A long overdue memorial
We should have bitten the bullet and put up a memorial to the men of Bomber Command many years ago when more of those who survived the war would have been around to see it.
Regardless of your view on the right and wrongs of the area bombing policy - of which more below - the aircrew of Bomber Command were not responsible for setting that policy. They were doing a filthy and dangerous job in an attempt to stop possibly the most evil and murderous regime there has ever been from conquering the world. Tens of thousands of them, nearly half of those who took part in the campaign, did not come back. It is right and proper that they should be remembered.
It is also right and proper that the long overdue memorial which the Queen opened yesterday afternoon to the heroes of Bomber Command also included a reference to "those of all nations who lost their lives in the bombing campaigns of 1939-45" which has been welcomed by the mayor of Dresden. The memorial should be an opportunity to seek reconciliation for the wounds of the war, not inflame them.
The second world war was a ghastly tragedy, and the deaths of all the innocent people who died in it are greatly to be regretted.
The moral responsibility for those deaths lies entirely with Hitler, the nazis, and their supporters. The nazis started the war, they began the policy of mass attacks on civilian populations from the air when they bombed Warsaw at the start of the war, continued it by attacking Rotterdam in neutral Holland, and they had attempted to bomb Britain into surrender by attacking London, Coventry and many other British cities long before the main RAF and USAF attacks on German cities.
One of my relatives by marriage was ironically the only member of his immediate family to survive the war despite serving for most of it in a highly dangerous role. Having lost his brother at Dunkirk he returned from leave as a member of the crew of an RN submarine to find that a Luftwaffe bomb had destroyed his family home, killing his parents and sister. He never forgave the nazis and I don't blame him.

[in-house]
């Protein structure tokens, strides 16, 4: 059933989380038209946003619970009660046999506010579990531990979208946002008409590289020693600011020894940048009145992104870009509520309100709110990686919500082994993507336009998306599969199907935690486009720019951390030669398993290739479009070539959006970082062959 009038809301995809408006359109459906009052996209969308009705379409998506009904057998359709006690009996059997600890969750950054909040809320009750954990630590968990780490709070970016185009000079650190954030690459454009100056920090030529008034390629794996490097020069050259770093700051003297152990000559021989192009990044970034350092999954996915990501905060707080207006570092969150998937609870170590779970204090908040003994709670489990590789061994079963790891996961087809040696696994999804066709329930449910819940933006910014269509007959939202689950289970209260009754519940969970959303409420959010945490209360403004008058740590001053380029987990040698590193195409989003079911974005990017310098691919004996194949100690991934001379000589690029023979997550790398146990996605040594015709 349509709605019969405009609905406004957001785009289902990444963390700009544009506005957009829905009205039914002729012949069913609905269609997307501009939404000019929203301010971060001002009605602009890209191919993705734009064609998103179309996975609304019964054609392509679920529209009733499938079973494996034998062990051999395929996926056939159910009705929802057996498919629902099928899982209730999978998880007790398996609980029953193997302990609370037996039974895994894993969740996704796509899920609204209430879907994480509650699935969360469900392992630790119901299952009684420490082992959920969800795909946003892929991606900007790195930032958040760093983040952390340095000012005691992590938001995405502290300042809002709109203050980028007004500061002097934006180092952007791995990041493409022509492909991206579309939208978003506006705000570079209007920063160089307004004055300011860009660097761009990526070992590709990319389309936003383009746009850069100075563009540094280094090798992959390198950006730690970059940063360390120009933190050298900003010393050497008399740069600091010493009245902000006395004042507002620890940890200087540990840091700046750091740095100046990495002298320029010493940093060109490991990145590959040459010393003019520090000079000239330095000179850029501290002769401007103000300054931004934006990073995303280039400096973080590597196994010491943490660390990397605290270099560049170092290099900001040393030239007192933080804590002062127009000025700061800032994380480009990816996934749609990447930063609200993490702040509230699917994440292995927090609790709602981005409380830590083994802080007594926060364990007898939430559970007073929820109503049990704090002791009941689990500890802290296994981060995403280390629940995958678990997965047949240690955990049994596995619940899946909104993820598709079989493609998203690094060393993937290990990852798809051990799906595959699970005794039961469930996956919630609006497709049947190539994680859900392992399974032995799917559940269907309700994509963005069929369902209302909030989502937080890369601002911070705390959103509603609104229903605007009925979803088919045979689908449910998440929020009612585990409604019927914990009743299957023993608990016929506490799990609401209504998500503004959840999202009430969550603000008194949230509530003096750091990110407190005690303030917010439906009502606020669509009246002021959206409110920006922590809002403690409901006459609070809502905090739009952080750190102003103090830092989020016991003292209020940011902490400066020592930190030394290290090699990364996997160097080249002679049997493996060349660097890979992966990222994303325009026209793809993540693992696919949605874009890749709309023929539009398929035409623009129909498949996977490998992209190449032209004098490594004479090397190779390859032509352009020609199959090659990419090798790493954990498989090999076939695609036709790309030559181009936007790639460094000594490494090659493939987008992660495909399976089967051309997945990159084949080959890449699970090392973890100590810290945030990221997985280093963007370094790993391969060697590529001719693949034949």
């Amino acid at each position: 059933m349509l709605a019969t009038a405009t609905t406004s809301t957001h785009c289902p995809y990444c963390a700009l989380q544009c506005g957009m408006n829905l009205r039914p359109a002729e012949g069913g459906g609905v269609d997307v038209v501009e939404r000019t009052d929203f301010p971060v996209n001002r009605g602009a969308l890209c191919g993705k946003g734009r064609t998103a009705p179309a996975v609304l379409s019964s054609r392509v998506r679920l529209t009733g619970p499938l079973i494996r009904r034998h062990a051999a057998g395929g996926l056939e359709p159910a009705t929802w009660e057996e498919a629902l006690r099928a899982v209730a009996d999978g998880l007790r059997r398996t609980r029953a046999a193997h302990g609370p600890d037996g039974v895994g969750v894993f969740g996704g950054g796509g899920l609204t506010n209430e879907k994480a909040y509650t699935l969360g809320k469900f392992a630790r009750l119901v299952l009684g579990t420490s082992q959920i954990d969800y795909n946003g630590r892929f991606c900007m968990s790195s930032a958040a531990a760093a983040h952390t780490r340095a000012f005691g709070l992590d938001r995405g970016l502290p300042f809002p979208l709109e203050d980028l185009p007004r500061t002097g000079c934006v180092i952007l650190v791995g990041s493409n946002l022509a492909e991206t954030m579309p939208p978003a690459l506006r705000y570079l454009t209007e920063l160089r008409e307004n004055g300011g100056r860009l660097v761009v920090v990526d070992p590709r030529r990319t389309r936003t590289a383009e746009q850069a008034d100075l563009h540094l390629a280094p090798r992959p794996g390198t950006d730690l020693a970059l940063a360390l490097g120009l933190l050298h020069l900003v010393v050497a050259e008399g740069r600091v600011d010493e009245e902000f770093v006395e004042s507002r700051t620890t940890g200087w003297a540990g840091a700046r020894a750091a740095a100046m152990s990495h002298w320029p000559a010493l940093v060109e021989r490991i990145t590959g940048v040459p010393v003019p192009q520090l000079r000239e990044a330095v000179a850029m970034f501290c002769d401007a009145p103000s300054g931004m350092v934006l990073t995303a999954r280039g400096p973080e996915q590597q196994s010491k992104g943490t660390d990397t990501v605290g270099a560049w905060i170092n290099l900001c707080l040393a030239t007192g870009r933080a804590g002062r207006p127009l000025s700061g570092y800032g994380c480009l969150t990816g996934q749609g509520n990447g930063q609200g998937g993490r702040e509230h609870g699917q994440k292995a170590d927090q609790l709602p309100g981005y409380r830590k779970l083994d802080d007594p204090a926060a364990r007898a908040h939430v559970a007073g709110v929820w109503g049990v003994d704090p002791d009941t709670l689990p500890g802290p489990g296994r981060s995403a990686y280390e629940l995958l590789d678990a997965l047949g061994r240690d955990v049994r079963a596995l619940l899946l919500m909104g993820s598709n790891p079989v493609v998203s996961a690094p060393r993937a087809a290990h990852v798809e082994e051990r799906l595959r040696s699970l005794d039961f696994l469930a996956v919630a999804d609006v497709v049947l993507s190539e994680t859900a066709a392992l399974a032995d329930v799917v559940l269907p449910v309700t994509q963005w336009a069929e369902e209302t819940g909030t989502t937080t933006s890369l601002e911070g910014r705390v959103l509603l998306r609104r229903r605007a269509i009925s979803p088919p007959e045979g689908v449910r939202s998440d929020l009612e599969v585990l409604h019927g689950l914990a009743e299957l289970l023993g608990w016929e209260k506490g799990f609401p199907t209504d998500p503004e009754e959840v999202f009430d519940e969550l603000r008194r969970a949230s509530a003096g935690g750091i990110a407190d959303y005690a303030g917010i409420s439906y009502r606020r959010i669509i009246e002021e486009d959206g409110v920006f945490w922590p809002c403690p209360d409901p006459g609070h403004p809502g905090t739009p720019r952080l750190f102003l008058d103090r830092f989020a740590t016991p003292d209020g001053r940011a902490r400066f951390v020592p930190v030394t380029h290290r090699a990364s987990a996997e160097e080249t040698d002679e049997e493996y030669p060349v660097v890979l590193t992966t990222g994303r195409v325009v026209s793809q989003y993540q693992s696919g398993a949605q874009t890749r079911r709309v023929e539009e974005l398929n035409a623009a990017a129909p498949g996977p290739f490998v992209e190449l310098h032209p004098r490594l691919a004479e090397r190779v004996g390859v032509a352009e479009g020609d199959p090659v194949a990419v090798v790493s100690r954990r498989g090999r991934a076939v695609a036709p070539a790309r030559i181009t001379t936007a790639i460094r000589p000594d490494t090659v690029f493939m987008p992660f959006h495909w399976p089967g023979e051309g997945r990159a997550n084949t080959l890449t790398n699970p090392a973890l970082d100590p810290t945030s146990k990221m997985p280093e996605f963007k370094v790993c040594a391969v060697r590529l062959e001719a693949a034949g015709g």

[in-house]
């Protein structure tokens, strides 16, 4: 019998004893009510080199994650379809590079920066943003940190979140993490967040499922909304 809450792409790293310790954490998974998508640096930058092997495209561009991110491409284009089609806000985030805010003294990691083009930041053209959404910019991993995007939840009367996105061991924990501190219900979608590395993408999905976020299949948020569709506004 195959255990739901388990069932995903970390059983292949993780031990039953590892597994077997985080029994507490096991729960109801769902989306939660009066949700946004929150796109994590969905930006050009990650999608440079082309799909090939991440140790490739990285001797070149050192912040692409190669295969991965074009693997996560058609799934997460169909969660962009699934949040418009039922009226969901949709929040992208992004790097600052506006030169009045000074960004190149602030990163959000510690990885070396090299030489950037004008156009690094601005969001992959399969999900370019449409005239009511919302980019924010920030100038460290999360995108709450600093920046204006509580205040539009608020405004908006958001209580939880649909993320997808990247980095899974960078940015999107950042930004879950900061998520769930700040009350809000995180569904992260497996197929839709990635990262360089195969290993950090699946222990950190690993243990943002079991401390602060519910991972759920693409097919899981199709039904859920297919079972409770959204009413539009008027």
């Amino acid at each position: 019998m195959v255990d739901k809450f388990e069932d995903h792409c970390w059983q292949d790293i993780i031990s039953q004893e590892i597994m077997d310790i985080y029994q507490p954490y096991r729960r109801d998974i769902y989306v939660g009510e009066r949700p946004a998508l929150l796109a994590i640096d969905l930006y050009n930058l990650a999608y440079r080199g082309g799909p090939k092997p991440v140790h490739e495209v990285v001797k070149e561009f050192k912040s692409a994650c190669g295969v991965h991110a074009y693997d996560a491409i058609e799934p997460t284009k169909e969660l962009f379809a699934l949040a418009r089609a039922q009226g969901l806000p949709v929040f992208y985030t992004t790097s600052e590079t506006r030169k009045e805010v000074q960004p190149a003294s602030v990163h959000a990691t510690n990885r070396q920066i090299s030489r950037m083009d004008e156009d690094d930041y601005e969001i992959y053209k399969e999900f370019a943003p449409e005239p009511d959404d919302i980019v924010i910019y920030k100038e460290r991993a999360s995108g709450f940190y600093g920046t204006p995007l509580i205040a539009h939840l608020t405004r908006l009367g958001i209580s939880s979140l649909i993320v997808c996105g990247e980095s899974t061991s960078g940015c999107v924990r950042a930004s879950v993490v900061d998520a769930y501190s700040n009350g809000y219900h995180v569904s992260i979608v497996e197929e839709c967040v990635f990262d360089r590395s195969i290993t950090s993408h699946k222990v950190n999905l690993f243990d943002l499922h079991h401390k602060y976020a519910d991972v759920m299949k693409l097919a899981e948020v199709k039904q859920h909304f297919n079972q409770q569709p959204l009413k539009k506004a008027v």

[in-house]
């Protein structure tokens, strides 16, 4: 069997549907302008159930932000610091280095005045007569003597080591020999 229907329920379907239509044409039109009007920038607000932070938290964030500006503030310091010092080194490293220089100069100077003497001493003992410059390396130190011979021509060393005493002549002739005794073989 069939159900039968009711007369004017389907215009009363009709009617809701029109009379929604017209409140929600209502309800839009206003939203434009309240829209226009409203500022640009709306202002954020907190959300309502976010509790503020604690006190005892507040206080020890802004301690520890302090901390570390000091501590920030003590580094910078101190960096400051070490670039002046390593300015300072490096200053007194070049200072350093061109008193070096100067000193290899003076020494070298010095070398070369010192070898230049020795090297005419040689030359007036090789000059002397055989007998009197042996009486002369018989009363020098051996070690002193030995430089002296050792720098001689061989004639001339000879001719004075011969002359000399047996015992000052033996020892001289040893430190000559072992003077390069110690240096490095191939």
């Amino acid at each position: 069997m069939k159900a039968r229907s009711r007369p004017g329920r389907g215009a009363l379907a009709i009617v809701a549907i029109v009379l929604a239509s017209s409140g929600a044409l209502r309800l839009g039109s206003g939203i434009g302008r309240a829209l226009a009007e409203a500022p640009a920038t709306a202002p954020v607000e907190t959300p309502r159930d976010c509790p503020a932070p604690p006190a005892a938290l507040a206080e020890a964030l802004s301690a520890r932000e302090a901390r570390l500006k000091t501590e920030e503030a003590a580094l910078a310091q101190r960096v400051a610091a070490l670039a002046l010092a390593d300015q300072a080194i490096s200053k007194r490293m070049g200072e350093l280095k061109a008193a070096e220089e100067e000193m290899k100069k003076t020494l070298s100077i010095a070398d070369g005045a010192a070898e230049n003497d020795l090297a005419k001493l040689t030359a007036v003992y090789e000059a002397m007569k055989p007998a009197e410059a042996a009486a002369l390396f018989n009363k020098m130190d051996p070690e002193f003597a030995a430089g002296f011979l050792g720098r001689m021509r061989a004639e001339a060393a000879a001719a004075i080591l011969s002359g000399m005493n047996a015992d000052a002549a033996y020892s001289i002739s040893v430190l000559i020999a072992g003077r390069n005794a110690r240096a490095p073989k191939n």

During the blitz, an RAF officer asked Lord Portal to come to the roof of the Air ministry building, where they watched London burning as a result of Luftwaffe air attack. That officer then said to Portal "They are sowing the wind," which was an obvious reference to the passage in the bible which says that those who sow the wind shall reap the whirlwind.
The officer who said this was "Bomber" Harris, and he made sure that it came true.
For the future of every decent human being in the world, including German ones, the Nazis had to be stopped, and the people who ordered, led, and took part in the allied bombing campaign sincerely believed that hitting back at Germany from the air was essential to stopping them.
Let us hope we never have to do anything like that again.
As for the brave men who took part in that campaign:
We will remember them.